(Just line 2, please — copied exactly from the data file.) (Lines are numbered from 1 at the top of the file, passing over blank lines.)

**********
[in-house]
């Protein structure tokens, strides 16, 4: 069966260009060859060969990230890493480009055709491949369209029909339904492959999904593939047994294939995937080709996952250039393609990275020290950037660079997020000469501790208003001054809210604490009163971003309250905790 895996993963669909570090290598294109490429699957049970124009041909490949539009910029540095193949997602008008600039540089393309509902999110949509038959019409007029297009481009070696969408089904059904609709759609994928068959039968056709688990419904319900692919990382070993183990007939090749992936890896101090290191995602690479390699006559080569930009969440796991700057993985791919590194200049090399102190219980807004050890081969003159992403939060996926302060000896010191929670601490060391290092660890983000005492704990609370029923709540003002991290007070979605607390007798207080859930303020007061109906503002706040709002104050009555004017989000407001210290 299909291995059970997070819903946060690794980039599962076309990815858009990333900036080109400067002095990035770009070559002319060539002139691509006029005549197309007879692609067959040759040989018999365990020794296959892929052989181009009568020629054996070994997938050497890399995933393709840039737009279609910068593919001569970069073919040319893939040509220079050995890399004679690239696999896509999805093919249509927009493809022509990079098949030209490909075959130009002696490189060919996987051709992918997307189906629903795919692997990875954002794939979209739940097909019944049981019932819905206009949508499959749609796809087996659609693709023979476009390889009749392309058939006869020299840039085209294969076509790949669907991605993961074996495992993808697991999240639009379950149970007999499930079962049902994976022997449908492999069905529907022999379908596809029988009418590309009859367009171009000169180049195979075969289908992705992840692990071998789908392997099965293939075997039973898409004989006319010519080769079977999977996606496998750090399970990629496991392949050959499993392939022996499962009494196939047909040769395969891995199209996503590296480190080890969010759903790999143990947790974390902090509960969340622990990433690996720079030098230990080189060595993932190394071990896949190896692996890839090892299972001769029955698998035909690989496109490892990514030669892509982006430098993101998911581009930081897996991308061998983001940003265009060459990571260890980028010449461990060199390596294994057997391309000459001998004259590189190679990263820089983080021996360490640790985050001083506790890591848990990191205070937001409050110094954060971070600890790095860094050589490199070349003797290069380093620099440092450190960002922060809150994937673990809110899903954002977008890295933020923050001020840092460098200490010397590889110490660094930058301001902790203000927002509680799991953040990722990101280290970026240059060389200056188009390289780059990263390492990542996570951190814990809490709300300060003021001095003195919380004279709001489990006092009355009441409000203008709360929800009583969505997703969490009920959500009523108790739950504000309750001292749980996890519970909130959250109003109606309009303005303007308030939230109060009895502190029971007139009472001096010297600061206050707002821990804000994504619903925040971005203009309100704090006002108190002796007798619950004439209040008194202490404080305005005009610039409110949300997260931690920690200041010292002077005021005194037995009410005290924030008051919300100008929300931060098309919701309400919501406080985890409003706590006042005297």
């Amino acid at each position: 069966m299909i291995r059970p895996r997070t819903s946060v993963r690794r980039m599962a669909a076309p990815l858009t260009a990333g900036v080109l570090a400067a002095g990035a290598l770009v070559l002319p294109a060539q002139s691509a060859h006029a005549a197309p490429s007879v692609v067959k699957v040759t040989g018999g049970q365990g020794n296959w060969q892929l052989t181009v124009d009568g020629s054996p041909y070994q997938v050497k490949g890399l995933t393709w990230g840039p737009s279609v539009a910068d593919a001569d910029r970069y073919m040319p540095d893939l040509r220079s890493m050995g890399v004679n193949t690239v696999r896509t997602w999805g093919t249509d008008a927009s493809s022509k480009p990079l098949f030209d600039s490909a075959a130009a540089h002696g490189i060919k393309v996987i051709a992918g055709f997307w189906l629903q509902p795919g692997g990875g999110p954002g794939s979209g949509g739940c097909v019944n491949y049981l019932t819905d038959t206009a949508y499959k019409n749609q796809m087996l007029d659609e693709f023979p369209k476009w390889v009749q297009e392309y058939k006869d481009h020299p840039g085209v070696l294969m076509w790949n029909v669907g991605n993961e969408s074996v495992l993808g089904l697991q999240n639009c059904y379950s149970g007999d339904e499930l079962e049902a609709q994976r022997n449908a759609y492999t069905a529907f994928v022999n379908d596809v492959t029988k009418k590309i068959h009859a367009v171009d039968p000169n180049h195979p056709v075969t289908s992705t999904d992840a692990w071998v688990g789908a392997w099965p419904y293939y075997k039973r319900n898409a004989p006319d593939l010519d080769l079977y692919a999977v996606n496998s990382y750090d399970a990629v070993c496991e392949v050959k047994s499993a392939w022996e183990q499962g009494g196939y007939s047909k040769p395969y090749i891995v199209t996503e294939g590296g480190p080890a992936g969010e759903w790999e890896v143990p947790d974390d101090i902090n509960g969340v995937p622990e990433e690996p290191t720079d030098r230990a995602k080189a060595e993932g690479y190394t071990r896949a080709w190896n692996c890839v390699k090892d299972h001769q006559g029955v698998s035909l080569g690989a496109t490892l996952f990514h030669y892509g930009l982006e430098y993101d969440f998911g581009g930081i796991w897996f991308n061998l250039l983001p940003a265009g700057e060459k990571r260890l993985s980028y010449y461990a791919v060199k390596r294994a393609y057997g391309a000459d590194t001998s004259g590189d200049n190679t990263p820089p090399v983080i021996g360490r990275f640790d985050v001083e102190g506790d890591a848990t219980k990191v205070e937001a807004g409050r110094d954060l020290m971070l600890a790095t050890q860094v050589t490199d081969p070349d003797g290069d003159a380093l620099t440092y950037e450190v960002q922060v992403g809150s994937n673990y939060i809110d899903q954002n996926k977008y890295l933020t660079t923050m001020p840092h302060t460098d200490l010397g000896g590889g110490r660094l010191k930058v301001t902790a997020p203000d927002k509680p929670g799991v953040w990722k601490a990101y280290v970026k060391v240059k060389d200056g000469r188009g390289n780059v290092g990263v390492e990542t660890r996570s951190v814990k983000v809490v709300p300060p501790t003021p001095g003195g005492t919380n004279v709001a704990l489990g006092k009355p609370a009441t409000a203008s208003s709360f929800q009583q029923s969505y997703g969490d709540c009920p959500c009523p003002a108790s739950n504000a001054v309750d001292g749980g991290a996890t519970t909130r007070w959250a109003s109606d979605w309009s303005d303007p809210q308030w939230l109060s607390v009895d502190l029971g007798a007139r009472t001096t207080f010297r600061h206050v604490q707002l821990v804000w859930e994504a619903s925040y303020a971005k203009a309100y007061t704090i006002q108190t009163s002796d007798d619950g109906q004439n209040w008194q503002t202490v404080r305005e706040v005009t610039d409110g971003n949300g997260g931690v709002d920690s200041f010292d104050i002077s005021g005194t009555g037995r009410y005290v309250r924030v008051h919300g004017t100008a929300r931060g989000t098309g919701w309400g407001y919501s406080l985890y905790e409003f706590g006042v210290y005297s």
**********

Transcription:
């Protein structure tokens, strides 16, 4: 069966260009060859060969990230890493480009055709491949369209029909339904492959999904593939047994294939995937080709996952250039393609990275020290950037660079997020000469501790208003001054809210604490009163971003309250905790 895996993963669909570090290598294109490429699957049970124009041909490949539009910029540095193949997602008008600039540089393309509902999110949509038959019409007029297009481009070696969408089904059904609709759609994928068959039968056709688990419904319900692919990382070993183990007939090749992936890896101090290191995602690479390699006559080569930009969440796991700057993985791919590194200049090399102190219980807004050890081969003159992403939060996926302060000896010191929670601490060391290092660890983000005492704990609370029923709540003002991290007070979605607390007798207080859930303020007061109906503002706040709002104050009555004017989000407001210290 299909291995059970997070819903946060690794980039599962076309990815858009990333900036080109400067002095990035770009070559002319060539002139691509006029005549197309007879692609067959040759040989018999365990020794296959892929052989181009009568020629054996070994997938050497890399995933393709840039737009279609910068593919001569970069073919040319893939040509220079050995890399004679690239696999896509999805093919249509927009493809022509990079098949030209490909075959130009002696490189060919996987051709992918997307189906629903795919692997990875954002794939979209739940097909019944049981019932819905206009949508499959749609796809087996659609693709023979476009390889009749392309058939006869020299840039085209294969076509790949669907991605993961074996495992993808697991999240639009379950149970007999499930079962049902994976022997449908492999069905529907022999379908596809029988009418590309009859367009171009000169180049195979075969289908992705992840692990071998789908392997099965293939075997039973898409004989006319010519080769079977999977996606496998750090399970990629496991392949050959499993392939022996499962009494196939047909040769395969891995199209996503590296480190080890969010759903790999143990947790974390902090509960969340622990990433690996720079030098230990080189060595993932190394071990896949190896692996890839090892299972001769029955698998035909690989496109490892990514030669892509982006430098993101998911581009930081897996991308061998983001940003265009060459990571260890980028010449461990060199390596294994057997391309000459001998004259590189190679990263820089983080021996360490640790985050001083506790890591848990990191205070937001409050110094954060971070600890790095860094050589490199070349003797290069380093620099440092450190960002922060809150994937673990809110899903954002977008890295933020923050001020840092460098200490010397590889110490660094930058301001902790203000927002509680799991953040990722990101280290970026240059060389200056188009390289780059990263390492990542996570951190814990809490709300300060003021001095003195919380004279709001489990006092009355009441409000203008709360929800009583969505997703969490009920959500009523108790739950504000309750001292749980996890519970909130959250109003109606309009303005303007308030939230109060009895502190029971007139009472001096010297600061206050707002821990804000994504619903925040971005203009309100704090006002108190002796007798619950004439209040008194202490404080305005005009610039409110949300997260931690920690200041010292002077005021005194037995009410005290924030008051919300100008929300931060098309919701309400919501406080985890409003706590006042005297």